Opinion

Big boost for Chester

The $1 million in federal grant money received by Chester County should provide a significant economic boost to the community. And half the money came out of the clear blue.

The money was awarded to the county in the form of a federal block grant, which is funneled through the S.C. Department of Commerce. The grant money will be used to take care of two crucial projects: cleanup of the abandoned Springsteen Mill site and construction of new water lines for the Darby Road area, a neighborhood on the northeastern part of the county. Each project will get half of the grant money.

The mill cleanup is a dream come true for Chester, particularly County Councilman Alex Oliphant, who has lobbied for years to clean up the site. The old mill is an eyesore at the city's primary entryway. Long closed and gutted, the hull of the mill now is surrounded by heaps of crumbled bricks, wooden planks and other debris.

Both the city and county have committed money to the project, but it was contingent on whether the county landed the grant to help cover cleanup costs. Now that the grant has been awarded, the project can begin.

New water lines for the Darby Road neighborhood will be a godsend. The water used by residents now is rust-colored, smelly and foul tasting. It also stains laundry washed in it. The water isn't unhealthy, but the minerals and chemicals it contains make it unpleasant to use.

Several months ago, county leaders were told they wouldn't get a grant to extend the new water lines to the area's 73 residents. But that was before the Commerce Department found it had a little cash on hand for the project.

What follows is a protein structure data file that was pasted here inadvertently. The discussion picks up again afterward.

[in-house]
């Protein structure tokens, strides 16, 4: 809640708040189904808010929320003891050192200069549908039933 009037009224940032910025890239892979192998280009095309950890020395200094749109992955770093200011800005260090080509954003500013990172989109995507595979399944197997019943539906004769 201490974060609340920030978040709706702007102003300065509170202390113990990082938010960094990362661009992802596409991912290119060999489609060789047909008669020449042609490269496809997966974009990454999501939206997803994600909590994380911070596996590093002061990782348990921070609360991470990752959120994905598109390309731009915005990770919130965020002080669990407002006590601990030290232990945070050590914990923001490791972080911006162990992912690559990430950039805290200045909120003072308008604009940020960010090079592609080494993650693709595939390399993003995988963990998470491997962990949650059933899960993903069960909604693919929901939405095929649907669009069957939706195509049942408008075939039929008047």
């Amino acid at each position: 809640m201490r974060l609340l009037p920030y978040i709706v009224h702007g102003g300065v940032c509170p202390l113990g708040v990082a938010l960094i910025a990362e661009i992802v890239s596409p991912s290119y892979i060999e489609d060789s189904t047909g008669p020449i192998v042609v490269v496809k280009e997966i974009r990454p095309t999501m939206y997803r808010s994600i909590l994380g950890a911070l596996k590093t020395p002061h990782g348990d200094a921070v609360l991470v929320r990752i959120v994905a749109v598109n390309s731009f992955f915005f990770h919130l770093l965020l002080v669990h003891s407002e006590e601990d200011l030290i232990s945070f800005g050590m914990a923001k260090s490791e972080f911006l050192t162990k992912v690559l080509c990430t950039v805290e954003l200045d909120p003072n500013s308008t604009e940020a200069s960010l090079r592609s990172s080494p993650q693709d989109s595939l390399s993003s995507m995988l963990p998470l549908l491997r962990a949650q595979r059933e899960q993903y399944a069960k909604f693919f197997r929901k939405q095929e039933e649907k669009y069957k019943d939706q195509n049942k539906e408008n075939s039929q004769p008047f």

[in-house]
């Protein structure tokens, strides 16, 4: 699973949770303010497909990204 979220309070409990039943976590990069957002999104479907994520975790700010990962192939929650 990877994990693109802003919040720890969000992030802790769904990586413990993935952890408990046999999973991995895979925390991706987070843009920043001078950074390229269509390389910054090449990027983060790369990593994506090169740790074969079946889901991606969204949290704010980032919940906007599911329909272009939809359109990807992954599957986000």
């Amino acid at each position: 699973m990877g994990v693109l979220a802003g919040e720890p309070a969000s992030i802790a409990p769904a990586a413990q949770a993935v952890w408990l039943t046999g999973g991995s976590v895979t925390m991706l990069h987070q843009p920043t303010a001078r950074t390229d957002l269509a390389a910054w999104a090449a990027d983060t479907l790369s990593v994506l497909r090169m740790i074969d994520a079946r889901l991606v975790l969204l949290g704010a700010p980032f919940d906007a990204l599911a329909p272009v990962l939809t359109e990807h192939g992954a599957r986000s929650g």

To hear Grazier Rhea tell it, the $500,000 grant was something of a miracle.

"We were absolutely shocked," said Rhea, who is community development director for the Catawba Regional Council of Governments. Rhea, who had worked with the county to get the money, said that it essentially is cash left over after other projects were funded.

Both grants are great news for Chester County residents. The mill cleanup especially should benefit the community.

Oliphant hopes the Springsteen site will be cleared by spring, mid-year at the latest. But after that, the county will have to confront environmental issues on the property, a common problem with old mill sites that soaked up chemicals and other pollutants for decades.

But grant money might be available for an environmental cleanup, too. And the initial cleanup will be a huge step toward beautifying the gateway.

Congratulations to local officials and the Catawba Regional Council of Governments for tenaciously pursuing this grant money and for moving these projects forward.

IN SUMMARY

Federal grants totaling $1 million will provide economic boost to city and county.

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